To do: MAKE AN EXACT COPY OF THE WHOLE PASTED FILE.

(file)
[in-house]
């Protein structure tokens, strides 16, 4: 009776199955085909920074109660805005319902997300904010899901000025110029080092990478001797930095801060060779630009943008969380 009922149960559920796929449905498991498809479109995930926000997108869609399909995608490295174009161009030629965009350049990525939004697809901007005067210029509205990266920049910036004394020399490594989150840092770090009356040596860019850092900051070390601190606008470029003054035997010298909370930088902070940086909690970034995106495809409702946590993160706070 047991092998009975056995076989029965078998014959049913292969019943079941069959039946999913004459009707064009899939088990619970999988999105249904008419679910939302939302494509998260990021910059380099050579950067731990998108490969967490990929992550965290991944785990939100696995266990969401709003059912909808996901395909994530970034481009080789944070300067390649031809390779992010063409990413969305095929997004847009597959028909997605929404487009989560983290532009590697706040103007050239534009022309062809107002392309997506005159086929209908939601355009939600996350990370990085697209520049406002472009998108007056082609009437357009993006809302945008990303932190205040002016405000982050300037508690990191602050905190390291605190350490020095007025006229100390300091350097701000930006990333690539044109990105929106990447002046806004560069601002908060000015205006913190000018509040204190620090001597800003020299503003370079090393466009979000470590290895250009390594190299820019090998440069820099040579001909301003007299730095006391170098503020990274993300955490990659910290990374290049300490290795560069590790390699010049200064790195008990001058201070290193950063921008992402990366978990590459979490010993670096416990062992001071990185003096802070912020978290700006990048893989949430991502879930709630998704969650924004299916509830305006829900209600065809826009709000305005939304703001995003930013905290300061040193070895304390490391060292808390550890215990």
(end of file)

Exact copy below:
[in-house]
């Protein structure tokens, strides 16, 4: 009776199955085909920074109660805005319902997300904010899901000025110029080092990478001797930095801060060779630009943008969380 009922149960559920796929449905498991498809479109995930926000997108869609399909995608490295174009161009030629965009350049990525939004697809901007005067210029509205990266920049910036004394020399490594989150840092770090009356040596860019850092900051070390601190606008470029003054035997010298909370930088902070940086909690970034995106495809409702946590993160706070 047991092998009975056995076989029965078998014959049913292969019943079941069959039946999913004459009707064009899939088990619970999988999105249904008419679910939302939302494509998260990021910059380099050579950067731990998108490969967490990929992550965290991944785990939100696995266990969401709003059912909808996901395909994530970034481009080789944070300067390649031809390779992010063409990413969305095929997004847009597959028909997605929404487009989560983290532009590697706040103007050239534009022309062809107002392309997506005159086929209908939601355009939600996350990370990085697209520049406002472009998108007056082609009437357009993006809302945008990303932190205040002016405000982050300037508690990191602050905190390291605190350490020095007025006229100390300091350097701000930006990333690539044109990105929106990447002046806004560069601002908060000015205006913190000018509040204190620090001597800003020299503003370079090393466009979000470590290895250009390594190299820019090998440069820099040579001909301003007299730095006391170098503020990274993300955490990659910290990374290049300490290795560069590790390699010049200064790195008990001058201070290193950063921008992402990366978990590459979490010993670096416990062992001071990185003096802070912020978290700006990048893989949430991502879930709630998704969650924004299916509830305006829900209600065809826009709000305005939304703001995003930013905290300061040193070895304390490391060292808390550890215990």